The methods section of the thesis describes the rationale for the application of specific procedures or techniques used to identify, select, and analyze information applied to understanding the research problem, thereby, allowing the reader to critically evaluate a study’s overall validity and reliability.
The methodology section of an article answers two main questions: How was the data collected or generated? And, how was it analyzed?
Knowing the Relationship Between Theories and Methods
There can be multiple meaning associated with the term "theories" and the term "methods" in social sciences research. A helpful way to delineate between them is to understand "theories" as representing different ways of characterizing the social world when you research it and "methods" as representing different ways of generating and analyzing data about that social world. Framed in this way, all empirical social sciences research involves theories and methods, whether they are stated explicitly or not. However, while theories and methods are often related, it is important that as a researcher, you deliberately separate them in order to avoid your theories playing a disproportionate role in shaping what outcomes your chosen methods produce.
Introspectively engage in an ongoing dialectic between the application of theories and methods to help enable you to use the outcomes from your methods to interrogate and develop new theories, or ways of framing conceptually the research problem. This is how scholarship grows and branches out into new intellectual territory.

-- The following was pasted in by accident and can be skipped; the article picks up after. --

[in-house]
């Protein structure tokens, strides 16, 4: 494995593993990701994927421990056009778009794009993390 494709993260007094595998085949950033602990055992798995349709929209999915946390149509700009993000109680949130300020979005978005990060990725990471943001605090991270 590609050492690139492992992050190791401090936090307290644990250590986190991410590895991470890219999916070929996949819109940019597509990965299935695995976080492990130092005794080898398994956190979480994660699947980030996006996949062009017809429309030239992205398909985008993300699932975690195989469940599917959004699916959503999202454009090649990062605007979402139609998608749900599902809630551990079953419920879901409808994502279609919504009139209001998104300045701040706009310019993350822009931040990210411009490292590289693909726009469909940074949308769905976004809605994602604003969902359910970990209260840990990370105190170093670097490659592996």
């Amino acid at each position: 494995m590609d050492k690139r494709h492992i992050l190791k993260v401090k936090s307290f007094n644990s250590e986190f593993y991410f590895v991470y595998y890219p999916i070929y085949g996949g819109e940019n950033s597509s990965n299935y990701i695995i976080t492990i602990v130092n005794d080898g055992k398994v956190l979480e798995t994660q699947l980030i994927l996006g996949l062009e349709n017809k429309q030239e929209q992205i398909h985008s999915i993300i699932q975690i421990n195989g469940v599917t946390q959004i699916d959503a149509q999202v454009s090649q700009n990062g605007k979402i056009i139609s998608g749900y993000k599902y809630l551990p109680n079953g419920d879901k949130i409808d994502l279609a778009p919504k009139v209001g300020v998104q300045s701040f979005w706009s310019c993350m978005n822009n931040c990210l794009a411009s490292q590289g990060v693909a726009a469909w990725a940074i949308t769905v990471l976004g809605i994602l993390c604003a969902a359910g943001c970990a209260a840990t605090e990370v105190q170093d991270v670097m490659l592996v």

Explain how you obtained and analyzed your results for the following reasons:
Bem, Daryl J. Writing the Empirical Journal Article. Psychology Writing Center. University of Washington; Lunenburg, Frederick C. Writing a Successful Thesis or Dissertation: Tips and Strategies for Students in the Social and Behavioral Sciences. Thousand Oaks, CA: Corwin Press, 2008.
An effectively written methodology section should:
The scientific method is a process for experimentation that is used to explore observations and answer questions. Does this mean all scientists follow exactly this process? No. Some areas of science can be more easily tested than others. For example, scientists studying how stars change as they age or how dinosaurs digested their food cannot fast-forward a star's life by a million years or run medical exams on feeding dinosaurs to test their hypotheses. When direct experimentation is not possible, scientists modify the scientific method. In fact, there are probably as many versions of the scientific method as there are scientists! But even when modified, the goal remains the same: to discover cause and effect relationships by asking questions, carefully gathering and examining the evidence, and seeing if all the available information can be combined in to a logical answer.
Even though we show the scientific method as a series of steps, keep in mind that new information or thinking might cause a scientist to back up and repeat steps at any point during the process. A process like the scientific method that involves such backing up and repeating is called an iterative process.
Whether you are doing a science fair project, a classroom science activity, independent research, or any other hands-on science inquiry understanding the steps of the scientific method will help you focus your scientific question and work through your observations and data to answer the question as well as possible.
Source: Science Buddies